In addition to reflecting light and blocking heat from reaching the ground, aerosols can have a large impact on climate patterns at larger scales as well. Dust clouds often cause local changes in weather by blocking out part of the sun, cooling or warming surrounding areas depending on which direction the dust is moving.
Aerosols eventually fall out of the atmosphere and are the cause of nitrogen and sulfur oxide dry deposition. In the soil, the acids react with aluminum and calcium oxides, producing water-soluble calcium and aluminum salts of nitrate and sulfate anions. These compounds are the source of many nutrients for plants when they are deposited as a result of rainfall or snowmelt.
Some particles will be large enough to remain in the atmosphere for more than a year or two, but most are removed by precipitation or sedimentation before this can happen. Water vapor is also slightly acidic due to the presence of hydroxide ions, so some aerosol particles will be acidified through charge interaction effects. However, most atmospheric aerosols have an alkaline nature and do not contribute to further acidification of the atmosphere.
The reaction between aerosols and hydrogen ion concentrations in clouds and precipitation is one reason why acid rain is harmful to life. If too much acid enters aquatic ecosystems, it can dissolve minerals from the surrounding rock, altering the acidity balance of those waters. This can have severe consequences for organisms that rely on these minerals for structure development or protection against other chemicals. For example, the mineral dolomite (which contains magnesium and calcium carbonates) is soluble in acid rain, which could damage structures built from dolomite (such as coral reefs).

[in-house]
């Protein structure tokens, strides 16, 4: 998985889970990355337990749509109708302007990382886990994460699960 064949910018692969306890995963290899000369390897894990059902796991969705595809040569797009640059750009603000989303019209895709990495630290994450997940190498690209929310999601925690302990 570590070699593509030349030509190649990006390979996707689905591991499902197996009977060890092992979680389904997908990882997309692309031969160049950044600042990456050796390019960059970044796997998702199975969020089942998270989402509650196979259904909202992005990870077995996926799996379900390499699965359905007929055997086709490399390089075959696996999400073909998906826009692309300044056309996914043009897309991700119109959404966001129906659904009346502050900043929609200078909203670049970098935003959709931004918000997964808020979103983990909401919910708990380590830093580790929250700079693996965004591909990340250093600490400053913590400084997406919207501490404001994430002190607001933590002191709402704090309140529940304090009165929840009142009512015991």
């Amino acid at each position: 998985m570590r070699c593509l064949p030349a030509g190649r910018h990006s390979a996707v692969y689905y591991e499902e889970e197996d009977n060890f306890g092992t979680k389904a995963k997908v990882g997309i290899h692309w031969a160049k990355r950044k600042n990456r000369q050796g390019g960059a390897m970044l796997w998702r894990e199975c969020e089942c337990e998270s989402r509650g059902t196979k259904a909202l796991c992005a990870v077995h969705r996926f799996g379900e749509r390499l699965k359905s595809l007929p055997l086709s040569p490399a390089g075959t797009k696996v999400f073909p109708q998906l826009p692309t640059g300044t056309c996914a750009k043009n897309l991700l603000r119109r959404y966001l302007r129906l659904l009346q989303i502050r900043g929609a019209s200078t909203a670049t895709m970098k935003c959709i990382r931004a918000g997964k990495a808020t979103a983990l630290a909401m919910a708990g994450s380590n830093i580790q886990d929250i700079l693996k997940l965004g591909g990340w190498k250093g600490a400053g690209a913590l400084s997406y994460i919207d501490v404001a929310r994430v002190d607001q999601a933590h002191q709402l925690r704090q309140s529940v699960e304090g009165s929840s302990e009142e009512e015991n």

Polar stratospheric clouds (PSCs) play a critical part in the creation of the Antarctic and Arctic ozone holes. These processes produce chlorine free radicals in the stratosphere, which directly damage ozone molecules....
How can volcanic ash aerosols impact the climate? Volcanic ash, dust, and aerosols in the atmosphere increase the quantity of solar energy reflected back into space. As a result, the Earth's lower atmosphere cools. This is because many small particles that reflect light are needed to produce an effect similar to that of large particles like soot or salt spray. The more voluminous the eruption, the more greenhouse gases are emitted, so the greater the cooling effect.
In addition to increasing the amount of sunlight reflected away from the planet, volcanic eruptions can also influence the Earth's weather by altering the composition of the air. For example, a large eruption could cause a thick cloud of sulfur dioxide to spread across the planet which would reduce the amount of oxygen in the air and lead to mass deaths of animals and people. It could also trigger more intense rainstorms or snowfalls if enough SO2 is released into the atmosphere.
Finally, volcanic eruptions can have long-lasting effects on Earth's climate even after the activity has stopped emitting gas and lava, through something called "volcanic winter". As we've seen, volcanoes emit carbon dioxide when they erupt, causing their own extinction mode or "volcanic winter" which would last until natural processes took hold and reduced the CO2 level in the atmosphere again.